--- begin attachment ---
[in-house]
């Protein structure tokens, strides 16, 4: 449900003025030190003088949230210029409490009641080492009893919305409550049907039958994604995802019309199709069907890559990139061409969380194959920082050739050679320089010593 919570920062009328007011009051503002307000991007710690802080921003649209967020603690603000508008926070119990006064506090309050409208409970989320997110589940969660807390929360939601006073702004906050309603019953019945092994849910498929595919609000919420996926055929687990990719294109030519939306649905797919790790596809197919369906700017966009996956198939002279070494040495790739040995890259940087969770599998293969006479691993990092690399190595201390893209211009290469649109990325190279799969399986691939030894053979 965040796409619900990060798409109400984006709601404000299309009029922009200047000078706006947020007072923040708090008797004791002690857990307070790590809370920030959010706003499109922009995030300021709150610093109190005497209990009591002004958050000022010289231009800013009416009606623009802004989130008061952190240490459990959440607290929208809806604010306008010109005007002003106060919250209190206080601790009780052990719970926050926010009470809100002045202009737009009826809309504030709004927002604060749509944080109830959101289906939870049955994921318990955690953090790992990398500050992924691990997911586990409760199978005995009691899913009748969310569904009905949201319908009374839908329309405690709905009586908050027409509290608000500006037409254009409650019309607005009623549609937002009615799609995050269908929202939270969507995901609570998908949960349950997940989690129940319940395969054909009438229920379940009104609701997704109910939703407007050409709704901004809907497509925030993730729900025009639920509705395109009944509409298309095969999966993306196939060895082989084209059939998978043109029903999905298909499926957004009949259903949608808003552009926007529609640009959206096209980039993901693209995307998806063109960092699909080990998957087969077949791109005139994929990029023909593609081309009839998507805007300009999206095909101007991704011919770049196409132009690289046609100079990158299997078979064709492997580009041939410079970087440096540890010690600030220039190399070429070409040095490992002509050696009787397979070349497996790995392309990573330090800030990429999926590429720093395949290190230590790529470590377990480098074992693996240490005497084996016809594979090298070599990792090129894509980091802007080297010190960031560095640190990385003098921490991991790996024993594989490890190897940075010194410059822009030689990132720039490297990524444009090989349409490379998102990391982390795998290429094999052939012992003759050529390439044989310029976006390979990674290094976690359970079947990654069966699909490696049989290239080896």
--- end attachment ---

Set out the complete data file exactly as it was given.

[in-house]
């Protein structure tokens, strides 16, 4: 449900003025030190003088949230210029409490009641080492009893919305409550049907039958994604995802019309199709069907890559990139061409969380194959920082050739050679320089010593 919570920062009328007011009051503002307000991007710690802080921003649209967020603690603000508008926070119990006064506090309050409208409970989320997110589940969660807390929360939601006073702004906050309603019953019945092994849910498929595919609000919420996926055929687990990719294109030519939306649905797919790790596809197919369906700017966009996956198939002279070494040495790739040995890259940087969770599998293969006479691993990092690399190595201390893209211009290469649109990325190279799969399986691939030894053979 965040796409619900990060798409109400984006709601404000299309009029922009200047000078706006947020007072923040708090008797004791002690857990307070790590809370920030959010706003499109922009995030300021709150610093109190005497209990009591002004958050000022010289231009800013009416009606623009802004989130008061952190240490459990959440607290929208809806604010306008010109005007002003106060919250209190206080601790009780052990719970926050926010009470809100002045202009737009009826809309504030709004927002604060749509944080109830959101289906939870049955994921318990955690953090790992990398500050992924691990997911586990409760199978005995009691899913009748969310569904009905949201319908009374839908329309405690709905009586908050027409509290608000500006037409254009409650019309607005009623549609937002009615799609995050269908929202939270969507995901609570998908949960349950997940989690129940319940395969054909009438229920379940009104609701997704109910939703407007050409709704901004809907497509925030993730729900025009639920509705395109009944509409298309095969999966993306196939060895082989084209059939998978043109029903999905298909499926957004009949259903949608808003552009926007529609640009959206096209980039993901693209995307998806063109960092699909080990998957087969077949791109005139994929990029023909593609081309009839998507805007300009999206095909101007991704011919770049196409132009690289046609100079990158299997078979064709492997580009041939410079970087440096540890010690600030220039190399070429070409040095490992002509050696009787397979070349497996790995392309990573330090800030990429999926590429720093395949290190230590790529470590377990480098074992693996240490005497084996016809594979090298070599990792090129894509980091802007080297010190960031560095640190990385003098921490991991790996024993594989490890190897940075010194410059822009030689990132720039490297990524444009090989349409490379998102990391982390795998290429094999052939012992003759050529390439044989310029976006390979990674290094976690359970079947990654069966699909490696049989290239080896």